In the first portion of our excursion through the sticky saying that we discover in Homer’s Achilles I explored the idea that we’re not as different from Achilles as we think. Hearkening back to Bespaloff (On the Iliad), we might at this point be able to recognize that while in spirit we admire Hektor, more often than not in action we emulate Achilles. For confirmation, we only need to survey our society in which appearances, wealth, fame, brash self-assertion, and power are our golden calves.
The best literature teachers rely on classic books, but how can you tell a classic from a non-classic? One popular answer to this question is that you have to wait because it takes time to identify one. You must wait and see which books manage to transcend the concerns of their own time and place and speak to the hearts of people from other times and places; which books, in other words, address universal themes in universally compelling ways.
Seventy-five years ago, as the Nazis were methodically implementing their conquest of Europe, the French philosopher/mystic Simone Weil published a long essay titled “The Iliad, or the Poem of Force.” In her perceptive take on Homer’s poem, she describes force as “The true hero, the true subject, the center of the Iliad....,” and defines it as “that x that turns anybody who is subjected to it into a thing.” (The Nazis brought this practice to a new level, and still stand as role models for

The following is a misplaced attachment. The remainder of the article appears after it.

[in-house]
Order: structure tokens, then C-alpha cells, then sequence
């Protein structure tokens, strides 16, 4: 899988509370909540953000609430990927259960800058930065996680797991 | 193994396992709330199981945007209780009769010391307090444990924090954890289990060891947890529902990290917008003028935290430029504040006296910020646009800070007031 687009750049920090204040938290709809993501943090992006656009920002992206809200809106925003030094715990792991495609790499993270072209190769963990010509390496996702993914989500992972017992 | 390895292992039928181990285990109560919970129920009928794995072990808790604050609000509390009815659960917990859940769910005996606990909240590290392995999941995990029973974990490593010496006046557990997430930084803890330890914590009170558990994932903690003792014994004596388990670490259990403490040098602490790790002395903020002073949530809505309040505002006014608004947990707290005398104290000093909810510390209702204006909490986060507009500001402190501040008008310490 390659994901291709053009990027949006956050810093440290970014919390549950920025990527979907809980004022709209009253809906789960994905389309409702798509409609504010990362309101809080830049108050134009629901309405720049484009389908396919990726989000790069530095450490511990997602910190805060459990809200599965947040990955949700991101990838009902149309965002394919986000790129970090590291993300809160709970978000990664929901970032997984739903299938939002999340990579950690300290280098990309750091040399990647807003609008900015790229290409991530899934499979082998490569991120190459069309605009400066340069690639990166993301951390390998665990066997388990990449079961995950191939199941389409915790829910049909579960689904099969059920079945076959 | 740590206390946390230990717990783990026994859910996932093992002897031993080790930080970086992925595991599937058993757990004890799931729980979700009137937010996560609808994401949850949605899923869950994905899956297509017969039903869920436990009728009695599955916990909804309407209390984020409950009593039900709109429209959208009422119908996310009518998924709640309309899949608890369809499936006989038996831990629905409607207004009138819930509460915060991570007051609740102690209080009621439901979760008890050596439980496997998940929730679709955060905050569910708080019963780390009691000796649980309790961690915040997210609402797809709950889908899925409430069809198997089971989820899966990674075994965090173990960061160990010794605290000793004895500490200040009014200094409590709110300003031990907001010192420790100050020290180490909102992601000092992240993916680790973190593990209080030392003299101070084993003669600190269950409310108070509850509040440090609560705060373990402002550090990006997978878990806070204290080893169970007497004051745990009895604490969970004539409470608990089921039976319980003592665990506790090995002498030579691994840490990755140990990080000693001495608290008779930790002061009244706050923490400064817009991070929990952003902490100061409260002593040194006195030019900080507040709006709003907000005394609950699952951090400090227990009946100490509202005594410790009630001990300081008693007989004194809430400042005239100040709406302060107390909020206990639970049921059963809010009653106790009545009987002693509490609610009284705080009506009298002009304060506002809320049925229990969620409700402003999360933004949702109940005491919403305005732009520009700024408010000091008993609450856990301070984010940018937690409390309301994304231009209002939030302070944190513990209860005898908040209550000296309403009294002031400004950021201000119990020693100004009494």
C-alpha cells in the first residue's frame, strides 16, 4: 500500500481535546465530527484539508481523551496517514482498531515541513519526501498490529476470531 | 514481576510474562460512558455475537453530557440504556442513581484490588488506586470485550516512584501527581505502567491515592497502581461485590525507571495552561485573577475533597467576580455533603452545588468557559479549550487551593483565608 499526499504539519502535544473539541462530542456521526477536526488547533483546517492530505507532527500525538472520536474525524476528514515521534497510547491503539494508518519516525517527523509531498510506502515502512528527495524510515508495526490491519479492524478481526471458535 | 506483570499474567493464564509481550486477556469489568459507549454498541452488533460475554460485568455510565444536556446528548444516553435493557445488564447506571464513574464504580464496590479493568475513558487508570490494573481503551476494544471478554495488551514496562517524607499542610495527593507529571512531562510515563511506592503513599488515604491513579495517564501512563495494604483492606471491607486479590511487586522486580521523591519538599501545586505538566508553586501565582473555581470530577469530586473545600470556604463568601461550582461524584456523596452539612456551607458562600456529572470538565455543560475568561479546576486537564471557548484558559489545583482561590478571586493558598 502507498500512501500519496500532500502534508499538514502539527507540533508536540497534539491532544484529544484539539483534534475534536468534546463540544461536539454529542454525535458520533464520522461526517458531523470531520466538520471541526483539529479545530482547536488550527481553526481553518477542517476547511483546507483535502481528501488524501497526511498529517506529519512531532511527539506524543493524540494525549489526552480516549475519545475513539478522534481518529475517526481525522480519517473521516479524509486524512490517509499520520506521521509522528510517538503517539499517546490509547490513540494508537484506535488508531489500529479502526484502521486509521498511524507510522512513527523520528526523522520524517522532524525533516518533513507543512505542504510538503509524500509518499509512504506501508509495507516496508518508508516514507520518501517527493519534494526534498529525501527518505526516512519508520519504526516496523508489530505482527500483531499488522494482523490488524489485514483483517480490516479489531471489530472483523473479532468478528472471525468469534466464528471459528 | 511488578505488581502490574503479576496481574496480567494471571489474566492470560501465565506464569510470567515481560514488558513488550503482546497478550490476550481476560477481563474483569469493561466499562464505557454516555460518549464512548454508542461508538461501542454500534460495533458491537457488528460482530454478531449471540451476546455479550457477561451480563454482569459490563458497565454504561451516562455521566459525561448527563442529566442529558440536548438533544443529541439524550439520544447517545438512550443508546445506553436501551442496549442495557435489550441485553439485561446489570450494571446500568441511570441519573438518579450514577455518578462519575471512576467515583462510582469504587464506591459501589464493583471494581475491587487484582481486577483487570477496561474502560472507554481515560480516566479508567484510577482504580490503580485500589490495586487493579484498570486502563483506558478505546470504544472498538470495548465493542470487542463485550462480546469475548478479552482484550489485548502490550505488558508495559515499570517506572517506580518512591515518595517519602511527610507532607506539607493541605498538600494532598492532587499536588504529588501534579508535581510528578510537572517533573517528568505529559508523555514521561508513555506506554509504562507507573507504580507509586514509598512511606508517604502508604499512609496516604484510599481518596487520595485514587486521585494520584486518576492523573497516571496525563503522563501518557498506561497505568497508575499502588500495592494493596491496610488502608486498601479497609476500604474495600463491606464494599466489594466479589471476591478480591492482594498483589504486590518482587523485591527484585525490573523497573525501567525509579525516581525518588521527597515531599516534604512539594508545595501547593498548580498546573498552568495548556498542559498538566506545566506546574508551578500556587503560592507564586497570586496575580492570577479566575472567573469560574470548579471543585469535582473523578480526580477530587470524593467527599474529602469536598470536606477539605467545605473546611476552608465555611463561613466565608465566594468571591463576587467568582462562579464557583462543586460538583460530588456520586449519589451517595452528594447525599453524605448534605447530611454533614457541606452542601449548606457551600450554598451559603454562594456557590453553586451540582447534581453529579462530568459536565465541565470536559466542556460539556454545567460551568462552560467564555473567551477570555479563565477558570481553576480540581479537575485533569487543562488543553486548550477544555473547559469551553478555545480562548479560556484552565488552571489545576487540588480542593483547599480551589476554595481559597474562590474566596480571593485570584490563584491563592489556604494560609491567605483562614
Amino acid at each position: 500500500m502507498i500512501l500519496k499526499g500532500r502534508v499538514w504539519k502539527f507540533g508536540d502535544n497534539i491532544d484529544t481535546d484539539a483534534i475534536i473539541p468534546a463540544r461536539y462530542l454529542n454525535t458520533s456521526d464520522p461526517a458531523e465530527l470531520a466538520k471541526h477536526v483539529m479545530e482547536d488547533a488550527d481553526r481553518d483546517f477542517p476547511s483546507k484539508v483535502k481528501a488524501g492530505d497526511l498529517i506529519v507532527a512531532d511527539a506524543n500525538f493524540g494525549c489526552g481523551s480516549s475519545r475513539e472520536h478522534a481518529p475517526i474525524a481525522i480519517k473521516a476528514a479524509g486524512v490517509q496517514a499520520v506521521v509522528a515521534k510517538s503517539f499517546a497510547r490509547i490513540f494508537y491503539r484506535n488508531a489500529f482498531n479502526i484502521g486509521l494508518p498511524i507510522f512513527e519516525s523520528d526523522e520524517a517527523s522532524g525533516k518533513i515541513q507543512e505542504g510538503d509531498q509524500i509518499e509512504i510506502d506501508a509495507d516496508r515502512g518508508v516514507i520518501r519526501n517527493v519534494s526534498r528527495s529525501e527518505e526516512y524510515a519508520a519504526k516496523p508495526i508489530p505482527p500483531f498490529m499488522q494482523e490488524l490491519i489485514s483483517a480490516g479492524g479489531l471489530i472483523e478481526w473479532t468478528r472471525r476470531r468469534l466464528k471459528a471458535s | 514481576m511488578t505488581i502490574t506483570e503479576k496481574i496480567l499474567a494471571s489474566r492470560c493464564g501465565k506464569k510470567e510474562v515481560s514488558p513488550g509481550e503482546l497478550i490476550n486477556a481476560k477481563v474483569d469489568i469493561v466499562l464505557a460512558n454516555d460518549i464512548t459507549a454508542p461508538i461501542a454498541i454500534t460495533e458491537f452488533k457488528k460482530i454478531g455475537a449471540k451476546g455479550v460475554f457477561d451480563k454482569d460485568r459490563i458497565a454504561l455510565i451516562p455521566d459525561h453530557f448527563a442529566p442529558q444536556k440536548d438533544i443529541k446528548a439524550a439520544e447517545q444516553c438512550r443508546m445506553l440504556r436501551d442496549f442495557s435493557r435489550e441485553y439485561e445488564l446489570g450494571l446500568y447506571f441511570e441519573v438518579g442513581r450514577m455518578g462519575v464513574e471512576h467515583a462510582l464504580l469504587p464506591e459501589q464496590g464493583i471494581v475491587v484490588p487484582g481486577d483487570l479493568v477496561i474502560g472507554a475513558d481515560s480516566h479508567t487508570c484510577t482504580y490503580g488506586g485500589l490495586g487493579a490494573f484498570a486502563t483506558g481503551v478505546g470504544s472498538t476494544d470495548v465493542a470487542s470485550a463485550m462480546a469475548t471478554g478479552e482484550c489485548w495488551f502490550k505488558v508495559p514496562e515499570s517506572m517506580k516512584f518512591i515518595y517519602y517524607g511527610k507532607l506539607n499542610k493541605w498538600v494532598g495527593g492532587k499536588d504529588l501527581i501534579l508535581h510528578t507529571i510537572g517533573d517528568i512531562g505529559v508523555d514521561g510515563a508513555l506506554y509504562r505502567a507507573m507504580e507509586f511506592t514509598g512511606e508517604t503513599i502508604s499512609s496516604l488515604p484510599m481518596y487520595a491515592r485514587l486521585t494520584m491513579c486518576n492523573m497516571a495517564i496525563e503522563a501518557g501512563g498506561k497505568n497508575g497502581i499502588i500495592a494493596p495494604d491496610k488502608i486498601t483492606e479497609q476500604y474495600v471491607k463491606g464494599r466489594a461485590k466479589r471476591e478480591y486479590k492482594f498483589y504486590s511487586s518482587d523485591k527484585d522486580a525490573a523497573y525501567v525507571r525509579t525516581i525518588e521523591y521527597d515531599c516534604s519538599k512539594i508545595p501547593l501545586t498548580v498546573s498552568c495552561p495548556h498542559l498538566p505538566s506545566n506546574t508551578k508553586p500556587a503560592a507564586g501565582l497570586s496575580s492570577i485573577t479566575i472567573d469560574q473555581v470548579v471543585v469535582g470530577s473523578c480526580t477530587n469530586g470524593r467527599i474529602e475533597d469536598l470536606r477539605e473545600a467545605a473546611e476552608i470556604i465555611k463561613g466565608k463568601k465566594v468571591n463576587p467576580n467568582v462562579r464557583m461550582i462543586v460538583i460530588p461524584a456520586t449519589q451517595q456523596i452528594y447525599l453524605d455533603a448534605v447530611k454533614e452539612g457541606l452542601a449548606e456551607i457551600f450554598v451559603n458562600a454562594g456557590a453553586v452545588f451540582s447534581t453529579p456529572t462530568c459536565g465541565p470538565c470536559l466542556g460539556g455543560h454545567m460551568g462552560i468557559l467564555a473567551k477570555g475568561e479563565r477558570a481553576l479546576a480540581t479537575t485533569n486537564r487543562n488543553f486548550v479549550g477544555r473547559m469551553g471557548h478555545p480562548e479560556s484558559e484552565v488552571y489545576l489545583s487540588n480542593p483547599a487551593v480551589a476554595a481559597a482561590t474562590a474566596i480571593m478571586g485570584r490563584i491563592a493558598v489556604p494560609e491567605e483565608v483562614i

With the help of Wes Callihan and his Epics series my sons, Alex and Andrew, and I are reading The Iliad this term. I have read The Iliad before, honest injun, but for most of my children I have just assigned it as reading during their year in King’s Meadow Antiquities. I thought I would enjoy reading The Iliad out loud with these, my last two boys, and learning along with them this year. I fully expect it to inform each of us in different ways.